If all the books disappeared from the world, along with all memory of what they contain, humans would return to campfire story telling dreamers. We would return to pre-scientific intuitive learners, oral historians, mythmakers and poets. 

We would become religious again.

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Knowing this, Carl Jung, following from Nietzsche, sought to re-understand religion and myth, plumbing the depth of our dreams to understand ancient narratives and legends and apply them to human psychology and culture building.

Should all the books of the world disappear, we would have to rediscover the scientific process.

This would require a relearning of an ability to know, to form meaning and have identity.

This would, as it did with the Greeks, the Hindus, the Chinese, the Hebrews, our scientific forbears (and all highly spiritual people), be forged within a framework of absolutes; a transcendental realm in which ideas and knowledge are – within the mind of God.

Game of Faiths

The HBO series Games of Thrones aired the final episode for Season 6 last Sunday to an epic 9 million viewers. The fantasy drama is  based on a series of novels by George R. R. Martin, which currently number 5 in a potential series of 7 books, and form the greater compilation entitled,  A Song of Ice and Fire.

With nods to J.R.R. Tolkien, the epic fantasy novels are set in a parallel world which shows many cultural, sociological and literary similarities to Medieval and Renaissance Europe and the Near East, with added mythical beasts and magical cults.

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Darker and more blood thirsty than Tolkien, the books and now TV series have incited consternation for the frequent demise of major characters.

‘Why the appeal?’ one may well ask!

To early impressions, the stories can seem amoral. Many of the “good” characters get axed [literally] quite quickly, while the wicked prosper. All manner of vices proliferate on page and screen. Terrible inequalities emerge between owner and slave, between men with power and women without, between kings with money and armies and peasants without, and so forth.

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While unsavoury in nature, this portrayal of the world bears more likeness to true human history than other romantic epics of literature, Tolkien’s works included.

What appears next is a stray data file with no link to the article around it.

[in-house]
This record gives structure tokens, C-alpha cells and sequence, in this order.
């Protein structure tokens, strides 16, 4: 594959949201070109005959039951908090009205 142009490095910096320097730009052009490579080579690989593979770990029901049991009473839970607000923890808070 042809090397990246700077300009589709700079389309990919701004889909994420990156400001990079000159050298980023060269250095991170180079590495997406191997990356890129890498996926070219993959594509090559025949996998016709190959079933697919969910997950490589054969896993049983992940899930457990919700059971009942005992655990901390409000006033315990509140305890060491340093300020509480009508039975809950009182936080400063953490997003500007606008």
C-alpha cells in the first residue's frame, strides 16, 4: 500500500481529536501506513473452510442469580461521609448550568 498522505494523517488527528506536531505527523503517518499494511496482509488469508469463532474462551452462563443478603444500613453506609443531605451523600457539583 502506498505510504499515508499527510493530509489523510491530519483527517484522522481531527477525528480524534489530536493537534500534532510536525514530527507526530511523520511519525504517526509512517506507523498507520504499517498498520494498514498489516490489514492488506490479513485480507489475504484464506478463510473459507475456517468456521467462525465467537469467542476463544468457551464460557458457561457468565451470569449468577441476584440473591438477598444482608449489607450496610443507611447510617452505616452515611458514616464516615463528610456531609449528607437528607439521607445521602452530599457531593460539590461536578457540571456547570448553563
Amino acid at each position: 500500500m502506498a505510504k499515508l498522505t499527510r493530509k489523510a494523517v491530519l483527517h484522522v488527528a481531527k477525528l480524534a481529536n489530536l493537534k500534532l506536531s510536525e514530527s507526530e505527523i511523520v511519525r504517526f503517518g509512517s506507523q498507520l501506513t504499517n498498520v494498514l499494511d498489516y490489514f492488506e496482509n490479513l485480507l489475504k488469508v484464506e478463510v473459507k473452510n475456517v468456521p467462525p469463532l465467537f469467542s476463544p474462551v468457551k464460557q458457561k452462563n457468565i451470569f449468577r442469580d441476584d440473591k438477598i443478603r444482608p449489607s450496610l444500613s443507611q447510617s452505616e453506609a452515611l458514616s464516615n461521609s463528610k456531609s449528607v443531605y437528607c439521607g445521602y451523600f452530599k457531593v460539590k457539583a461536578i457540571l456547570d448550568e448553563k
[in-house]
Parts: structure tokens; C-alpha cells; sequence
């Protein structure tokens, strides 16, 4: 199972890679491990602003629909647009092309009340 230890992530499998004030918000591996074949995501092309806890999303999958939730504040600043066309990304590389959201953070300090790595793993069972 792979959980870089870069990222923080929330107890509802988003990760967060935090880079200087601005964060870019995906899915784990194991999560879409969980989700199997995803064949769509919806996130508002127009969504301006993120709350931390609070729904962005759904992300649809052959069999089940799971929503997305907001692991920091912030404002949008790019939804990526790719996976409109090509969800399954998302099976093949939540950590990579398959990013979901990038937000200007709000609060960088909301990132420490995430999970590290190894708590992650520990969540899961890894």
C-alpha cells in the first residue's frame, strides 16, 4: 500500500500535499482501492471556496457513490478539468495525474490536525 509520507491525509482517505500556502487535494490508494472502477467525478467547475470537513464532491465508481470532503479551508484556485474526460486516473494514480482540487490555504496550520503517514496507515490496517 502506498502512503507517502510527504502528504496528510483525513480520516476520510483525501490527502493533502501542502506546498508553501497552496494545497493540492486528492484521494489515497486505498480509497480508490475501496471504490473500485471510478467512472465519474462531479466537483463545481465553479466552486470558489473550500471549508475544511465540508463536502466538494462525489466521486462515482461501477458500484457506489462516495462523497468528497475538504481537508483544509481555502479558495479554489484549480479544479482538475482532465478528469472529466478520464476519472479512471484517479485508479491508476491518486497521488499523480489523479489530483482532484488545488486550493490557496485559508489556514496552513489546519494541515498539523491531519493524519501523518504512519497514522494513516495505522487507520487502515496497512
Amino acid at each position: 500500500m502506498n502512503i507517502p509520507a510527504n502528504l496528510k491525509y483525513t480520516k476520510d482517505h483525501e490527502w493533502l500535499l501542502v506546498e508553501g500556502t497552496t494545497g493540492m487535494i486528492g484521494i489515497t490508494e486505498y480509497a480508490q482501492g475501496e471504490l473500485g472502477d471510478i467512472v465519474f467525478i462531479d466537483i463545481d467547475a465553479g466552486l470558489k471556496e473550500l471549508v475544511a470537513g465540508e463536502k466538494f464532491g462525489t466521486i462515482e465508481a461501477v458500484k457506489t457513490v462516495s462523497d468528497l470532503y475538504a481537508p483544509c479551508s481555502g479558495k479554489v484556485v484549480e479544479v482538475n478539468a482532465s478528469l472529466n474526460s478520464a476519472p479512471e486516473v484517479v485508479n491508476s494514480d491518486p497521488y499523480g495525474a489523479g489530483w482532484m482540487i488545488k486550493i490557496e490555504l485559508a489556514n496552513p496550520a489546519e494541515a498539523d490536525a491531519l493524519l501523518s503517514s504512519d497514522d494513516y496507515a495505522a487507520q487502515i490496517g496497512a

One cannot read much history without encountering the same gruesomely bloody and immoral acts portrayed within Game of Thrones. George R.R. Martin, based much of the political machinations at the heart of the books on the British events of the Wars of the Roses. Some of the alarming and brutal customs including Cersei’s public walk of shame through the streets of the capital, or Tyrion’s ‘trial by combat’ come straight from Medieval history.

Moreover, the island of Westeros bears much historically in common with the British Isles with its long elaborate history of settlements, invasions and skirmishes between the Celts, Britons, Romans and Anglo-Saxons.

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History is brimming over with brutality. One reads of the Egyptian dynasties in which incestuous marriages were not uncommon, or Roman dynasties in which inbreeding created maddened rulers, cruel and drunk on power. Of course there were Persian rulers who impaled prisoners or crucified them publicly to deter dissent. One cannot read much of the most revered texts of the Judeo-Christian tradition,  the Old Testament, without encountering brutal accounts of parricide, polygamy, human sacrifice, cannibalism, slavery, attempted genocide and more.

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And so, the world of Game of Thrones portrays life as cheap, hard and subject to the power plays of ruling elite. Caught in the midst of these power plays are the vulnerable – the women, the disabled, the illegitimate and the lesser born. And why shouldn’t it be so, for this is in fact the pattern of history is it not?

Here lies an interesting differential between history and poetry. While most often written from the vantage point of the victor, history is (at least in name) concerned the “what” and “when” of events past. On the other hand, poetry addresses the “whys” of human affairs. Poetry is unapologetically biased, adding layers of meaning, morality, and destiny to human accounts, straying into the metaphysical.